I like how they try to lure the kids in by promising a chance to win an Xbox/Ipod or tv. Pathetic. What are Ken Freeman's credentials?

*edit...found it (link...)

Looks like your typical Baptist fluff piece... Does he have a degree in social work?, education? Outside of him "loving him some Jesus" and helping to "save" over 200,000 people (rolls eyes) what the hell makes him so qualified to tell students "dont do drugs, drugs bad, drinking and driving kills...." blah blah blah...

gonzone's picture

WWJD?

Would Jesus entice with "free prizes?"

Would Jesus do a "bait and switch" to "spread the gospel?"

In Biblical terms, the ends never justifies the means. It's all about the journey (or means.)

rocketsquirrel's picture

two thoughts: 1. When you

two thoughts:

1. When you read Freeman's bio, it is clear that he intends to evangelize, even in "school auditoriums," in a "fresh, easy to understand manner that roots itself in God's word."

Ken’s approach to evangelism allows him to grab the attention of his audience through humor and his down to earth personality. His message, then, is always delivered in a fresh, easy to understand manner that roots itself in God’s word. Ken’s ability to be versatile allows him to communicate well in any setting, traditional or contemporary, school auditorium or church staff meeting, a large convention or an intimate retreat.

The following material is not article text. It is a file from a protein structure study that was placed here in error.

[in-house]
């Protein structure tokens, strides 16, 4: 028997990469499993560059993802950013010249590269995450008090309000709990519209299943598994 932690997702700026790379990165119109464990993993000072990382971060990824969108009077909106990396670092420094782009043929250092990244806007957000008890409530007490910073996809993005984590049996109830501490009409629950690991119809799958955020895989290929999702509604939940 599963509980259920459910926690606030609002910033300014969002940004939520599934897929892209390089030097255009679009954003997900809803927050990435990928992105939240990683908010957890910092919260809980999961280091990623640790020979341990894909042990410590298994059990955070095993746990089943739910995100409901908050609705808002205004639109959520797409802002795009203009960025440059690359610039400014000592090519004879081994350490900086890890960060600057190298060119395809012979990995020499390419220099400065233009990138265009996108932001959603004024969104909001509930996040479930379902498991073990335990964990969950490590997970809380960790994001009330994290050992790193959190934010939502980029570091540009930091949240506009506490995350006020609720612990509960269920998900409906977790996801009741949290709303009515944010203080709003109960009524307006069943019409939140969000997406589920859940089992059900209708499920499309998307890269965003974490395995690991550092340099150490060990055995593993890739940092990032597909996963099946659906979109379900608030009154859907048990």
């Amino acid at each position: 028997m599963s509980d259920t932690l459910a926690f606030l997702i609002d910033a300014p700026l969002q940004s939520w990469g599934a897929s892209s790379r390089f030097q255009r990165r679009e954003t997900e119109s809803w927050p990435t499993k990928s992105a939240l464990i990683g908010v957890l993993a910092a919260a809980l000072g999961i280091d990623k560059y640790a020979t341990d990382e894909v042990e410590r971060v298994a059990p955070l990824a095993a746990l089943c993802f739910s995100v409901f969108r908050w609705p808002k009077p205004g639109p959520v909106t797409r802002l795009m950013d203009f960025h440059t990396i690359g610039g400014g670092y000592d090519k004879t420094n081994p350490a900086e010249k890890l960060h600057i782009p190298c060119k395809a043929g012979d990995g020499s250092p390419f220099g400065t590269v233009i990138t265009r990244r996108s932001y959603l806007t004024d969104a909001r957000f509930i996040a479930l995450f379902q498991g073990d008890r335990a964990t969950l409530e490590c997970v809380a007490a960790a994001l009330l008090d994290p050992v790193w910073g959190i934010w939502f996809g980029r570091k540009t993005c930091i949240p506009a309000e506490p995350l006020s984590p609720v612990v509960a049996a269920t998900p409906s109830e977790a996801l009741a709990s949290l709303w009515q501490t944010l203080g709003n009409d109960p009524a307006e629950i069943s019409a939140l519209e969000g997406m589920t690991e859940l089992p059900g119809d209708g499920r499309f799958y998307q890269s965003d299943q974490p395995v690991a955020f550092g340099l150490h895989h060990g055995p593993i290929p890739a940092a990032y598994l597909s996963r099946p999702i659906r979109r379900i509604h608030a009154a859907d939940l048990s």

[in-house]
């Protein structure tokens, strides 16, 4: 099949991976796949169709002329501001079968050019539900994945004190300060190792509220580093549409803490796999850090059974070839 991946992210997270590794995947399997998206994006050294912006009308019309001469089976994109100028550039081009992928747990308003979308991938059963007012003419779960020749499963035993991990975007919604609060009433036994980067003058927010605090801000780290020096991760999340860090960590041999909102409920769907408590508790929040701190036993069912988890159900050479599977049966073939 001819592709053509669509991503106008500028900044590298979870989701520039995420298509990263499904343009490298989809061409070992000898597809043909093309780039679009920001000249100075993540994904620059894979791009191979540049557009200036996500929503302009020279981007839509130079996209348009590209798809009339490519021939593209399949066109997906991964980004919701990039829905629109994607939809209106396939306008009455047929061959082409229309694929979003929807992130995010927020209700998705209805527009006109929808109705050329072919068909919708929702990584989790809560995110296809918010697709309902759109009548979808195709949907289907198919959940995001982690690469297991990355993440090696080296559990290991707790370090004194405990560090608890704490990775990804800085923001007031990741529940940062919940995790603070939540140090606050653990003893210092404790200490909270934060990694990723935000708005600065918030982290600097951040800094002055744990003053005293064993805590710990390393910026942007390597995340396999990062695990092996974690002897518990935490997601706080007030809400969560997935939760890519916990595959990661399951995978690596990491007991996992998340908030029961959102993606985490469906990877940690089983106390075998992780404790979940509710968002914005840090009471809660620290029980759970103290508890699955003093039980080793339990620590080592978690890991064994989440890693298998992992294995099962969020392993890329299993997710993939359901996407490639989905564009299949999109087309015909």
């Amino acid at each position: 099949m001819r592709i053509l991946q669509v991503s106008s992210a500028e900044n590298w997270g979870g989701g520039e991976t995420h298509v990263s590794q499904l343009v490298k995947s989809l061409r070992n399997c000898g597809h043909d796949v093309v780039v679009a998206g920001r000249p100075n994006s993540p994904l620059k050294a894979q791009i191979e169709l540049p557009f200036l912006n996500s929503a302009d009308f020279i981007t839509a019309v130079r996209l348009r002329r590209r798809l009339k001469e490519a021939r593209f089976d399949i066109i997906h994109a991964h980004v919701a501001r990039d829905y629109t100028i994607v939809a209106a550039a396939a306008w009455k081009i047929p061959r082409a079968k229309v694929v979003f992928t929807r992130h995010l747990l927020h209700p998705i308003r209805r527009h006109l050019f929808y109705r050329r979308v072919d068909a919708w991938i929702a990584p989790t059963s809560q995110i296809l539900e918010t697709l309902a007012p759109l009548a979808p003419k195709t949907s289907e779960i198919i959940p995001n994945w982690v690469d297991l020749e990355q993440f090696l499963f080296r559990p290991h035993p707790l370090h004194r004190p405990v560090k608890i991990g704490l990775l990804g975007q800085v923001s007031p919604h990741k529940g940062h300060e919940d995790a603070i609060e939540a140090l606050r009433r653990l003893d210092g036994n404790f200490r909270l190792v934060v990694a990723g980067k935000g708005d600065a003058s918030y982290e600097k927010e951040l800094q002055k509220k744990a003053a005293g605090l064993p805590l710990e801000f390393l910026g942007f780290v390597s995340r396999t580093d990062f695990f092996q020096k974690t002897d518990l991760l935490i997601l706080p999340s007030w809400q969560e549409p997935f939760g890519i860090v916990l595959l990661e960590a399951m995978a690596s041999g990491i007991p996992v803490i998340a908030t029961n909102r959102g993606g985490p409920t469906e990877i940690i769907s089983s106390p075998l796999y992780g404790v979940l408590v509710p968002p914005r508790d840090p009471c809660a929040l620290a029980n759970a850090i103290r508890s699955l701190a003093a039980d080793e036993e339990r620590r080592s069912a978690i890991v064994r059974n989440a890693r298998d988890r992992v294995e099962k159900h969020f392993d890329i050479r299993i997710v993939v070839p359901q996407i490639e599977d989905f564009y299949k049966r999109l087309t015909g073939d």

2. If indeed a school administrator said he "didn't want them to miss it (the 4 day event at Grace Baptist)" then that may rise to the level of coercion, which Indya indicates is in violation of KCS policy. "Knox County Schools will take reasonable steps to protect students from religious coercion or harassment in schools promptly, equitably, and with civility."

Justin's picture

Now you kids are probably

Now you kids are probably asking yourselves 'Hey Matt how can we get back on the right track!?'

Rachel's picture

Geez, he looked like Lumpy

Geez, he looked like Lumpy Lambert.

redmondkr's picture

Recovering Baptist

rant

My mother was a member of Grace since the late forties. Once, while she was suffering from Alzheimer's, we had visitors from there. They had been next door to her house looking for her and a neighbor had told them she had moved in with me. They rang the bell and announced that they had been assigned to visit her and see if she had all her Sunday school lesson books and her tithe envelopes. This was before we had the solicitor-discouraging Gino.

Mama was at the stage where she could not complete an intelligible sentence and they kept looking at me as if a translation of her words was imminent. There was never any encouragement or even the standard, "If we can do anything to help, just call." They had apparently just wondered why her tithe had dried up. This was a long time after I had become her conservator and was desperately searching for ways to pay for her care while I had to be away at work. As politely as I could I asked them to leave my house.

My last encounter with that bunch was just before Mama's funeral. Somebody called me and asked if it would be permissible for a group from the church to visit the funeral home (in faraway Wartburg) on Tuesday night since I had done the blasphemous deed of scheduling the receiving of friends on Wednesday, a time when all good Baptists are at church.